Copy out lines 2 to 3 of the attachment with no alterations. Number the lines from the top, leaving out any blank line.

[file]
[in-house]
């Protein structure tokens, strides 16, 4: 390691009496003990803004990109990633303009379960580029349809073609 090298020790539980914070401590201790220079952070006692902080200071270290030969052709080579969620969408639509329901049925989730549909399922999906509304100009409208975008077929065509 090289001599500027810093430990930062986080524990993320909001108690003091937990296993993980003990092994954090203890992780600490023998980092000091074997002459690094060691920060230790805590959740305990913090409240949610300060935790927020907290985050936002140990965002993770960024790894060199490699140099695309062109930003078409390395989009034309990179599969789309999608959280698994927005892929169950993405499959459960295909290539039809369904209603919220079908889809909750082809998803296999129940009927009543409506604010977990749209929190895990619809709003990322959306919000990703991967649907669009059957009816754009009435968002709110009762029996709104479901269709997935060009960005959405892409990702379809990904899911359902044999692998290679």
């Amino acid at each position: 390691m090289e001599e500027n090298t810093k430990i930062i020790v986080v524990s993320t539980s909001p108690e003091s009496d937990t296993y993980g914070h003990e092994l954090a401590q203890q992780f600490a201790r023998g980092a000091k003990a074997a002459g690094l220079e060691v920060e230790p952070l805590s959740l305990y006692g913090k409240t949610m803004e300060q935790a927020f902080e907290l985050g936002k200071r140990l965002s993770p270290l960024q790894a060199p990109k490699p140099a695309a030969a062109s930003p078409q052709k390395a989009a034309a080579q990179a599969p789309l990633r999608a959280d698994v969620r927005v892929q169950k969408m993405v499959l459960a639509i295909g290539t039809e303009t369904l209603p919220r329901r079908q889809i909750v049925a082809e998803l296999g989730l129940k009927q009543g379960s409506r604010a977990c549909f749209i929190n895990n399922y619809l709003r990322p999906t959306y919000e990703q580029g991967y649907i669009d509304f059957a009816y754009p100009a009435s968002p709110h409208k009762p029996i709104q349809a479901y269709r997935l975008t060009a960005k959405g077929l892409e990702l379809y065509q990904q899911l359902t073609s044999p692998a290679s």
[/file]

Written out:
């Protein structure tokens, strides 16, 4: 390691009496003990803004990109990633303009379960580029349809073609 090298020790539980914070401590201790220079952070006692902080200071270290030969052709080579969620969408639509329901049925989730549909399922999906509304100009409208975008077929065509 090289001599500027810093430990930062986080524990993320909001108690003091937990296993993980003990092994954090203890992780600490023998980092000091074997002459690094060691920060230790805590959740305990913090409240949610300060935790927020907290985050936002140990965002993770960024790894060199490699140099695309062109930003078409390395989009034309990179599969789309999608959280698994927005892929169950993405499959459960295909290539039809369904209603919220079908889809909750082809998803296999129940009927009543409506604010977990749209929190895990619809709003990322959306919000990703991967649907669009059957009816754009009435968002709110009762029996709104479901269709997935060009960005959405892409990702379809990904899911359902044999692998290679």
């Amino acid at each position: 390691m090289e001599e500027n090298t810093k430990i930062i020790v986080v524990s993320t539980s909001p108690e003091s009496d937990t296993y993980g914070h003990e092994l954090a401590q203890q992780f600490a201790r023998g980092a000091k003990a074997a002459g690094l220079e060691v920060e230790p952070l805590s959740l305990y006692g913090k409240t949610m803004e300060q935790a927020f902080e907290l985050g936002k200071r140990l965002s993770p270290l960024q790894a060199p990109k490699p140099a695309a030969a062109s930003p078409q052709k390395a989009a034309a080579q990179a599969p789309l990633r999608a959280d698994v969620r927005v892929q169950k969408m993405v499959l459960a639509i295909g290539t039809e303009t369904l209603p919220r329901r079908q889809i909750v049925a082809e998803l296999g989730l129940k009927q009543g379960s409506r604010a977990c549909f749209i929190n895990n399922y619809l709003r990322p999906t959306y919000e990703q580029g991967y649907i669009d509304f059957a009816y754009p100009a009435s968002p709110h409208k009762p029996i709104q349809a479901y269709r997935l975008t060009a960005k959405g077929l892409e990702l379809y065509q990904q899911l359902t073609s044999p692998a290679s």